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Which Kind of Helper Would You Rather Be?

One day last week I was in New York City for meetings. As I stood waiting near the end of a line at a subway MetroCard machine, I noticed that the woman behind me was practically vibrating with anger and frustration.

Technically, she was just trying to help. Or at least that’s what she may have thought, in some part of her mind. But in the real world, she was waving her arms and shouting a stream of invective at the people at the head of the line. I’ve euphemized her language:

“You made me miss my foolish train! If you don’t know how to get a foolish MetroCard, get out of the foolish way and let someone else do it!”

Wielding Help as a Weapon

help-at-metrocardAt the machine, a woman was struggling to help two young women who were clearly from out of town. Unfortunately, though, the machine had switched to Spanish mode, and as she tried to explain to the rest of the line, she herself hadn’t been in New York for a while, so her memory of how the screens worked was rusty. At any rate, the machine wasn’t cooperating.

The screamer behind me “offered” her “assistance” three times, including shouting that people “shouldn’t foolishly be here if they don’t foolishly know what the foolish they are doing.” But how could the women at the machine accept? The screamer’s offer wasn’t credible; in fact, it seemed more like she wanted to hurt or punish the women. Not one of her agitated declarations felt like any kind of help. Instead, they all came across as accusations, insults, and threats.

It’s Not Service If It’s Not Sincere

The poor impatient woman was probably running horribly late in circumstances that were potentially very injurious to her: Perhaps she was on the verge of losing her job, or her pay would be docked because of her lateness. Her anger and vitriol sounded like desperation, for sure.

But help that’s delivered with aggression is much worse than no help at all. Not only does aggression put off the very people the help is directed toward, but it’s actually a negative reflection of the person — or institution — who’s offering it.

In this case, the person making the offer seemed unhinged and frightening, not just to the people struggling with the MetroCard machine, but also to me as I stood next to her. When the offer of help isn’t credible, people just want to give up and go away, whether in fear, disdain, or frustration, as I described in When Help Is More Valuable Than Service, another transportation-related blog.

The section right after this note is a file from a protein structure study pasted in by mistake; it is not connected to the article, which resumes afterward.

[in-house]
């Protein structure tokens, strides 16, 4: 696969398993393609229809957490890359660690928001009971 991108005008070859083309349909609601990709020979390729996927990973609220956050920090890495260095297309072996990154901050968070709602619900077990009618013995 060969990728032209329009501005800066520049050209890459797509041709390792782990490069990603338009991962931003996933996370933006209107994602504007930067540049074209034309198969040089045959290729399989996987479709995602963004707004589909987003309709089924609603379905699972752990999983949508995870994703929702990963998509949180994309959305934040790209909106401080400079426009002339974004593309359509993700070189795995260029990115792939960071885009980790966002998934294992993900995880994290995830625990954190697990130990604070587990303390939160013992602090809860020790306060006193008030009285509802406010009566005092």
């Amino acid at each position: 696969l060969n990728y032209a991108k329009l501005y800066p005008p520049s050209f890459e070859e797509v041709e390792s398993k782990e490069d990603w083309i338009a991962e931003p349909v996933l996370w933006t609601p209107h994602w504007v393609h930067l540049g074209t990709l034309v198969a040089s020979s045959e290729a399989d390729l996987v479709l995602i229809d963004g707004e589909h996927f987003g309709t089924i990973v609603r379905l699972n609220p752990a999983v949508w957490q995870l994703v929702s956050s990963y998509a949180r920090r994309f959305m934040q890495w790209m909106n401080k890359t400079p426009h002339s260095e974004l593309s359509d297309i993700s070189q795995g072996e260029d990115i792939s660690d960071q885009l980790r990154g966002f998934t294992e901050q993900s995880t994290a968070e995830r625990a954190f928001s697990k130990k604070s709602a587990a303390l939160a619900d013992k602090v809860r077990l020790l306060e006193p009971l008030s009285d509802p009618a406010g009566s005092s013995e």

Be a Plus, Not a Minus

In contrast, service providers who truly focus on the welfare of their customers often step outside the realm of their job altogether. They create a positive environment that goes beyond helpful to comforting and nurturing. Here’s an example from the day after I encountered the screamer, as I headed into New York City again:

On the Long Island Rail Road, the conductor entered the train car calling out, “Good morning, ladies and gentlemen … your tickets, please!” It was an early morning express, so the car was mostly full of regulars. The conductor treated the train like a rolling, clacking neighborhood. He joked with a bunch of guys sitting near me at the rear of the car as if they were all hanging out at the local barbershop. He even gave a passenger a message from her friend in the next car: “Yes, I just saw her. She said she’ll text you.”

Service shines when it conveys the message that we’re all individual humans capable of caring about each other. Then the experience of help is freely given — it’s not just done because it’s a job, it’s also done because it feels good.

Wouldn’t it be great if we could all act more like that conductor, and contribute to those around us, rather than taking out our distress on other people like the aggressively impatient MetroCard customer?

Onward and upward,

LK

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